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Gone (2007): And Yes, Forgotten

Gone (Ryan Ledwidge, 2007)

A wide-angle shot of our three roadtrippers graces the movie poster.

The horizon: as empty as this film.
photo credit: bryininberlin.blogspot.com

I continue to lack an understanding of why this film has ever been, much less continues to be, compared to Wolf Creek. The two films don’t even reside in the same genre of film, much less the same subgenre. Gone is an attempt at a cerebral thriller, far more in line with the various attempts to adapt the Ripley novels than a Wolf Creek-style gore film. The comparisons are sure to create unreasonable expectations in the minds of potential viewers; I can tell you this from personal experience. Not that I would have found the movie good had I known what I was getting into anyway; that just added an extra level of disappointment.

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Caliban and Other Tales (2002): O Brave New World, That Has Such People In’t!

Robert Devereaux, Caliban and Other Tales (Leisure, 2002)

[originally published 13May2002]

Caliban, resentful, stares out from inside a bush on the first edition cover.

This thing of darkness I acknowledge mine.
photo credit: horrornovelreviews.com

Robert Devereaux is one of the modern masters of the horror novel. Here, he turns his twisted eye to shorter fiction (well, for half the book), and we have to ask ourselves the question we have to ask with all novelists working in another genre: is he as good in medium B as he is in medium A? That’s a choice each reader has to make on his own, of course, but as far as I’m concerned, he may actually be better in medium B. “Ridi Bobo” is such a stroke of pure genius that, ten years from now, it may have entered the same space in my head reserved for such once-in-a-lifetime magnum opi as Richard Christian Matheson’s “Red” or Dan Simmons’ “Summer of Monsters.” Yeah, it’s THAT good. [ed. note 2014: twelve years later, it has indeed.] Who in the name of all that’s holy would think to cross a hardboiled detective story with a bunch of clowns? Bob Devereaux, that’s who. (And for those who always say the same things in response to such a comment, the point isn’t that you could have done it; the point is that you never thought to do it. Now go away.)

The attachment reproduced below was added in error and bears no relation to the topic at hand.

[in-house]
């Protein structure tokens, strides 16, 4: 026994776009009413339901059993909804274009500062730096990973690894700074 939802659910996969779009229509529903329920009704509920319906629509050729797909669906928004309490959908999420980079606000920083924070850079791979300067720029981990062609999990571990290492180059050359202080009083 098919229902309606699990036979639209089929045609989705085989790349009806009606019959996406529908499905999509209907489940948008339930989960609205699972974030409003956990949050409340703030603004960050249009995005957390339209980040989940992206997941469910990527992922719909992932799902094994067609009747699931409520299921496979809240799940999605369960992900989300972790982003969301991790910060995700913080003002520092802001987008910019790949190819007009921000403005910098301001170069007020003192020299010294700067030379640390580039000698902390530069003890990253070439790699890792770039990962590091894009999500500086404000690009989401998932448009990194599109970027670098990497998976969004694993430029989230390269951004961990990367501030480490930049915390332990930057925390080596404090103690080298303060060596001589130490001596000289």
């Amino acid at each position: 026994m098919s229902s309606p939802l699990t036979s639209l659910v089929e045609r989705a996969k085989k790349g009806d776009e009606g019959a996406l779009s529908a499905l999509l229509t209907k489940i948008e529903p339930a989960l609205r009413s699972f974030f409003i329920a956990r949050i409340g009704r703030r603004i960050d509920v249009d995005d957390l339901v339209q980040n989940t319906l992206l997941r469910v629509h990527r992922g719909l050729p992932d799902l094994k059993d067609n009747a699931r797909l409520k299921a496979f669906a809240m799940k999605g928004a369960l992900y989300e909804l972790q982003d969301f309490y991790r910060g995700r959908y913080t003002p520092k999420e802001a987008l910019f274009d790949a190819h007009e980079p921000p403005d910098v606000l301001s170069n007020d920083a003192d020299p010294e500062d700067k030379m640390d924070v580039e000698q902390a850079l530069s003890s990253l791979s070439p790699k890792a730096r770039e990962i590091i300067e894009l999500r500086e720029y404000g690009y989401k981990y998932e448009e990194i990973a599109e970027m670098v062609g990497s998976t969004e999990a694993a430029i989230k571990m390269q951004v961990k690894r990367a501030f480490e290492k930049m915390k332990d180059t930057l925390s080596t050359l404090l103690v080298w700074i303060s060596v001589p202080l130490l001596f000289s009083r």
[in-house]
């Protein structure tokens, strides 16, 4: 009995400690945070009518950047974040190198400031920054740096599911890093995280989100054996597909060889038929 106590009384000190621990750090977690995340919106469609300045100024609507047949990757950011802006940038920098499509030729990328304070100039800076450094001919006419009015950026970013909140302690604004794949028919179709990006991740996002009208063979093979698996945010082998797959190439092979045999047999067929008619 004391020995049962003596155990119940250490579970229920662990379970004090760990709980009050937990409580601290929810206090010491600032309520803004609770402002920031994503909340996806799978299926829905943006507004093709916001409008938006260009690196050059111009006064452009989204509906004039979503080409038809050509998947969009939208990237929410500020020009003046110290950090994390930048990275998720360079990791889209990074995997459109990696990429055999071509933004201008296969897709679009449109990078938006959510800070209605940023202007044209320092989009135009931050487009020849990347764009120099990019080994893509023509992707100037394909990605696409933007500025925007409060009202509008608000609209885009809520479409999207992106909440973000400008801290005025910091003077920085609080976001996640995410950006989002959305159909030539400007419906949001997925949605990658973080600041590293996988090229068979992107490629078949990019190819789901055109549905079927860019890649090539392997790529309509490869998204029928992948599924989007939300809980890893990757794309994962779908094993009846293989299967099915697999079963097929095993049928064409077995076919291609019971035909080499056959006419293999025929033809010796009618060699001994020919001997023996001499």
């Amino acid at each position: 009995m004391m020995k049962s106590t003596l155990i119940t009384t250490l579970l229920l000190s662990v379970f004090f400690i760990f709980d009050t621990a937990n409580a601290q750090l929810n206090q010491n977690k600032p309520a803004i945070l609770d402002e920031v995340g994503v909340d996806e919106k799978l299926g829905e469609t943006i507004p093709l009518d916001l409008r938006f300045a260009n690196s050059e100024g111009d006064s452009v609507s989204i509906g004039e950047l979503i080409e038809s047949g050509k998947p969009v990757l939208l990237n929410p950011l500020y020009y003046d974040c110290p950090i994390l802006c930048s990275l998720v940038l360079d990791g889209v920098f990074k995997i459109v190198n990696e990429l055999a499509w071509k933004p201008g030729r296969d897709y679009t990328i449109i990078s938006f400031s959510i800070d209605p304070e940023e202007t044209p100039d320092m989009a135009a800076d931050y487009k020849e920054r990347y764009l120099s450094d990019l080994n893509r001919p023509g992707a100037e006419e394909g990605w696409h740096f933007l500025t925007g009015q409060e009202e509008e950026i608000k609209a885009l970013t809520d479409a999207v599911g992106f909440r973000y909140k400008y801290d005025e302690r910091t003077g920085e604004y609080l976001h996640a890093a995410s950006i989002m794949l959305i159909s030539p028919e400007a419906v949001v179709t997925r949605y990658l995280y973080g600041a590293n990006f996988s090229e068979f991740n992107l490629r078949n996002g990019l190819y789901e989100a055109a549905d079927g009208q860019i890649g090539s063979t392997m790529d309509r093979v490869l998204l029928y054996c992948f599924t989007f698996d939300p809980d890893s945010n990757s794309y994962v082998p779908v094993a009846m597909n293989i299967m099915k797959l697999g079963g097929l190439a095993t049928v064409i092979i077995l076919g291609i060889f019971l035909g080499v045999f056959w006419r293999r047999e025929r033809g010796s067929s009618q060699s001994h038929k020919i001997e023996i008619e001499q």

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Walking Wounded (1996): The Things They Carried

Robert Devereaux, Walking Wounded (Dell, 1996)

[originally published 23November2002]

The new cover features a hand holding a shish full of heads.

Twenty-odd years of turning sacred cows into shish kebabs.
photo credit: traumabooks.com

To saw that Walking Wounded is Robert Devereaux’s weakest effort is rather like saying that Atom Heart Mother was the weakest Pink Floyd album; when looked at in relation to the rest of the canon, it suffers, but compared to the greater view of the horror novel (or psychedelic rock), you’re still head and shoulders above the cloud. The moon can still eclipse the sun, despite its relatively small stature.

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Selected Poems (1957): The Cutting Room Floor

Kenneth Patchen, Selected Poems (New Directions, 1957)